I ran my last half-marathon running race ten years ago but, right after that race, a hip injury set me back to the point that I thought I would never run again. However, a couple of weeks ago, I almost won a 10K (6.2 mile) trail race at age 61. I was in first place at the six-mile mark and was passed by the winner in the last 100 yards.
I became an avid runner in my twenties. It helped me turn away from alcohol, which I wrote about in my AGEIST article Recovery from Cross Addiction. I was a strong runner and won the US Denver Half Marathon in 2004. There were 300 participants in that race. I also diversified my exercise portfolio to include swimming and cycling and I also competed in numerous triathlons. Many years later, I started lifting weights too.
In 2012, I hired a triathlon coach and set a goal to beat my Olympic-distance triathlon-course record that I had set at age 35. I competed in seven triathlons and placed in the top 8% of triathletes in my age group nationally and I did beat my personal record I had set fifteen years earlier. But I started to notice hip pain at the end of my runs. I ignored it, hoping the pain would go away. It did not.
In 2013, I entered the previously mentioned half marathon race. I expected my hip to hurt after my race and, while I was slightly disappointed with my time (which was certainly caused by my hip), my hip did not hurt the way I was expecting. Two days later, I was on a run and after a couple of miles my left hip was on fire and I could not finish my run. At that point I knew that my hip was in trouble and needed attention.
I was diagnosed with a torn labrum. I tried several types of therapy including stem cell treatment and platelet-rich plasma (PRP). I coupled these therapies with traditional physical therapy. I would not run at all for months and then try to run. The pain returned. This pattern continued for several years and I had accepted the idea that I would not be able to run again. Hip replacement seemed like my only option. I resisted the temptation because I understood that if I ran on a replaced hip, I would likely need a second hip replacement in my lifetime and I was not interested in that.
Even though I could not run, I was still able to walk, hike, swim, bicycle, and lift weights without pain. So the hip injury was not the end of me, but I really did want to run and race again.
A few years later, I casually mentioned to a new massage therapist my hip issue. He suggested I use a lacrosse ball and seemed confident that it would help me. Without much expectation, I tried it. I put the ball on the ground and rolled my hip on the ball. It took a few weeks of regular treatment, but the results were nothing short of amazing.
I have been running again for about three years with negligible hip pain. I was so excited I was able to run again that I started running three miles, then four, and up to six miles. Unfortunately, my enthusiasm for running resulted in me injuring my right hamstring. I have been getting physical therapy treatment for the hamstring but continue to run through this injury, which probably explains why it hasn’t completely healed.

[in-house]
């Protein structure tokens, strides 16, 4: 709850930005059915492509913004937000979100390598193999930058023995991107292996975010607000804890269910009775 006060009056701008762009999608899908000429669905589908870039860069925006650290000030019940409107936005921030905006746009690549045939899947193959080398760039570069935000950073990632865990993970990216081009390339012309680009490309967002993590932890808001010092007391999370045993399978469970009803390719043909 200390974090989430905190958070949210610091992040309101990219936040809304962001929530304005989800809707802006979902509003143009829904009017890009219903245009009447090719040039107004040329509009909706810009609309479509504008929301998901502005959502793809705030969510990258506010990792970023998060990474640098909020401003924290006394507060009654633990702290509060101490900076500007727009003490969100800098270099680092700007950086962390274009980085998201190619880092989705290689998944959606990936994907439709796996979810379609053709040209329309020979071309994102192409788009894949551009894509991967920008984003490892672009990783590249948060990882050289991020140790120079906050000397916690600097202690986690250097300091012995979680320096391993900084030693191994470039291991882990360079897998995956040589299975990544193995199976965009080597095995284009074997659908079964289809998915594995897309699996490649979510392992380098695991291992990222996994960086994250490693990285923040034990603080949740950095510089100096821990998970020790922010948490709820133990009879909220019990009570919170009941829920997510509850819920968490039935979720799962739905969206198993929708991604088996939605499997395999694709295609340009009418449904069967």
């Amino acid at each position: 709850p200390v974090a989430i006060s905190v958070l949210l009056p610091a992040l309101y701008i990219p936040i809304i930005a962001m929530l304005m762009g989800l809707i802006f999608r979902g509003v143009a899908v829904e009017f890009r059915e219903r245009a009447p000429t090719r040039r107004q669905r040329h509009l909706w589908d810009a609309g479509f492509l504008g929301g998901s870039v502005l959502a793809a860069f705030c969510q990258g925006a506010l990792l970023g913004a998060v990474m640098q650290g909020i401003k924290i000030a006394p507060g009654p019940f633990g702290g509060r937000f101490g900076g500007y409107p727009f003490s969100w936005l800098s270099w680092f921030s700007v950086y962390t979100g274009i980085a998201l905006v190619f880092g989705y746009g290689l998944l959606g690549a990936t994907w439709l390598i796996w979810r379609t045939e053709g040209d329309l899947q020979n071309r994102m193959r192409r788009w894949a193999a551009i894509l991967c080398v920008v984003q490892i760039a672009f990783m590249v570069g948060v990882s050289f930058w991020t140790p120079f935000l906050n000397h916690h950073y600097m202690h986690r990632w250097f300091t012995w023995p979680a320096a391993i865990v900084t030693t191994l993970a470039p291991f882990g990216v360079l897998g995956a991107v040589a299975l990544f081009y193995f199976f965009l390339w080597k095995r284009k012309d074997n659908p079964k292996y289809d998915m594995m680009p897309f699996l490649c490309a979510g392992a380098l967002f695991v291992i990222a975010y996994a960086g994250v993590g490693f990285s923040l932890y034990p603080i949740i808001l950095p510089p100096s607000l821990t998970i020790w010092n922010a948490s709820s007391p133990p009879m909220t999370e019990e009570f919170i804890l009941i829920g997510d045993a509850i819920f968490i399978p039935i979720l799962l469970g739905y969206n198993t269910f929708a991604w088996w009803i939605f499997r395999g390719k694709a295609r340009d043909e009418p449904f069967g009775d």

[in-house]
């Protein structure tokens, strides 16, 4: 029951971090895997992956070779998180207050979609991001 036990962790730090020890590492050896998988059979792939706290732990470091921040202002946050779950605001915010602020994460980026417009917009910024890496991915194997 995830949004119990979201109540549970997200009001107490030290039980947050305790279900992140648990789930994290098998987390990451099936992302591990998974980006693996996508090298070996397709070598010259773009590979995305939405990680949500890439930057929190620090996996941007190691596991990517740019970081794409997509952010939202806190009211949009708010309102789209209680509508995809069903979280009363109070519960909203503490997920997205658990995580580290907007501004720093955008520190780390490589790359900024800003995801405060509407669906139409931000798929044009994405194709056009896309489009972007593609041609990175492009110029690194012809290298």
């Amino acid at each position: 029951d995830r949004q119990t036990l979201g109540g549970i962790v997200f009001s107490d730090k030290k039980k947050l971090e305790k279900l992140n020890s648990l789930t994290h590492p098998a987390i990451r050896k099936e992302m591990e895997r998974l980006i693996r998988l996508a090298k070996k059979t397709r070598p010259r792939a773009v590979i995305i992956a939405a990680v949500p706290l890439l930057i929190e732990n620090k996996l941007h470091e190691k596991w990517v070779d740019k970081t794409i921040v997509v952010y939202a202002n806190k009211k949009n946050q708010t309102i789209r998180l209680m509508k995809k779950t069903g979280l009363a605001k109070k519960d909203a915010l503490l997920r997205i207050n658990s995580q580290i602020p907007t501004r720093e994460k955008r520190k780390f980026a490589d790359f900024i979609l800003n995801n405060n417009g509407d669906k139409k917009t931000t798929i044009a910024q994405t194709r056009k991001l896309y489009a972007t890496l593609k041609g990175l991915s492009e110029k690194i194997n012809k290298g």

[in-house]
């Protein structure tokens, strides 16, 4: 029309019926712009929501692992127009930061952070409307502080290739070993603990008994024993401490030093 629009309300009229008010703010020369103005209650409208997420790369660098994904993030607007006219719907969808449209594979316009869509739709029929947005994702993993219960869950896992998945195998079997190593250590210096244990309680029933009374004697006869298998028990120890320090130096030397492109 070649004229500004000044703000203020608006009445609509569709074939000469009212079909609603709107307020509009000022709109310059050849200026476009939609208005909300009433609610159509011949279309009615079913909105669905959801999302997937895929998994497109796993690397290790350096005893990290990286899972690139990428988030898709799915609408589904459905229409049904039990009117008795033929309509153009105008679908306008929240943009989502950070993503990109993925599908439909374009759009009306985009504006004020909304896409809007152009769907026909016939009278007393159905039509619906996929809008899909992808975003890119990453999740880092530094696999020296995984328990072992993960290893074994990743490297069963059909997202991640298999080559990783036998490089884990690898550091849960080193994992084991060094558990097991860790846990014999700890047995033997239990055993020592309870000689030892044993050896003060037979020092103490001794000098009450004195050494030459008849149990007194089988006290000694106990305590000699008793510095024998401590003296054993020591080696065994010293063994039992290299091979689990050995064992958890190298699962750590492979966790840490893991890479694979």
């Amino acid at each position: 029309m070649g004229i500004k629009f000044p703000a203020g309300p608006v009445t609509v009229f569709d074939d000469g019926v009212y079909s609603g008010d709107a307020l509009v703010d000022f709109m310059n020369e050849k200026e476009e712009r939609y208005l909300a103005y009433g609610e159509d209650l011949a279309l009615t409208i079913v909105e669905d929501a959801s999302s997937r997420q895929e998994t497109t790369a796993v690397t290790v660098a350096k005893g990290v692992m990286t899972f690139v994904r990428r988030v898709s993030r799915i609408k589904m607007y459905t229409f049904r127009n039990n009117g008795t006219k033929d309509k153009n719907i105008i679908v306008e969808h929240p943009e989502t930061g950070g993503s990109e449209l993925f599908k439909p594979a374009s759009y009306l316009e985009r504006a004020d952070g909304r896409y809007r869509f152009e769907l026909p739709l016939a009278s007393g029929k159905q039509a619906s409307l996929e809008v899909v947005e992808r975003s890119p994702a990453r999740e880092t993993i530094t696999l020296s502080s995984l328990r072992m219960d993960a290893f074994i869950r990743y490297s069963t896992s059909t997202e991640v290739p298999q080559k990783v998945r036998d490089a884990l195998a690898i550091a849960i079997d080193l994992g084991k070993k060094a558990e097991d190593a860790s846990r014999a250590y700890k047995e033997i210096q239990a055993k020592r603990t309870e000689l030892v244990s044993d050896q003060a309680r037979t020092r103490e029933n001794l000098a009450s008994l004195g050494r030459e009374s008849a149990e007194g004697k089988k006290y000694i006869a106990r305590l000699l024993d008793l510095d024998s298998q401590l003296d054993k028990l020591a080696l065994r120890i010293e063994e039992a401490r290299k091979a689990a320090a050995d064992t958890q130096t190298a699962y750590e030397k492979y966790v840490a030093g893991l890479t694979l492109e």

Anyone who knows me knows that my flexibility is poor. It always has been. I believe that the reason the lacrosse ball therapy works for me is that it gives my muscle and connective tissue a little bit of extra length to avoid irritation and inflammation around the joint.
Even with my nagging hamstring injury, I recently was 2nd overall in a 10k trail run with 124 runners at age 61. The next runner in my age group was over ten minutes behind me. That trail run is part of a race series so now I am signing up for the other runs in the series. I was also the fastest runner of the 24 men in my triathlon group with a 7:17 minute per mile pace for a 5k. This is as fast as I was running in triathlon races 11 years ago. This is way beyond anything I thought was possible a few years ago.
I would be very happy to be able to run at all. I used to love half-marathon distance races but I am quite content with the shorter distances as I don’t want to risk re-injuring my hip and not being able to run again.
What a roller coaster this has been. The lesson here is to not — let’s go with never — give up on that which is important to you.
I am dedicating this article to my triathlon coach in 2012, Steve Pye. In 2017, Steve was killed while training on his bicycle outside of Denver, CO. I had previously ridden with Steve exactly where he was killed. My favorite memory of Steve is when we were racing the Boulder Peak triathlon together and we were in the same swim wave. Steve was much better than me in all three disciplines of triathlon, but he encouraged me by saying, “Stay on my toes.” Steve was not only an amazing coach but gave back to the community. He coached a local track club every week because he wanted to encourage everyone. Steve, I miss you.
Written by Greg Damian: I am a 61-year-old author, motivational speaker, health and fitness disruptor and a coach. My book, Abs at 60: The Four Steps to Look and Feel Younger at Any Age is now available on Amazon. My mission is to help men over 50 to overcome perceived limits of their age to look and feel younger. I do this by applying my four-step DOLR(TM) system that is described in the book. Each chapter has a set of questions for you to answer. You can download a free workbook that includes all of these questions at www.absat60.com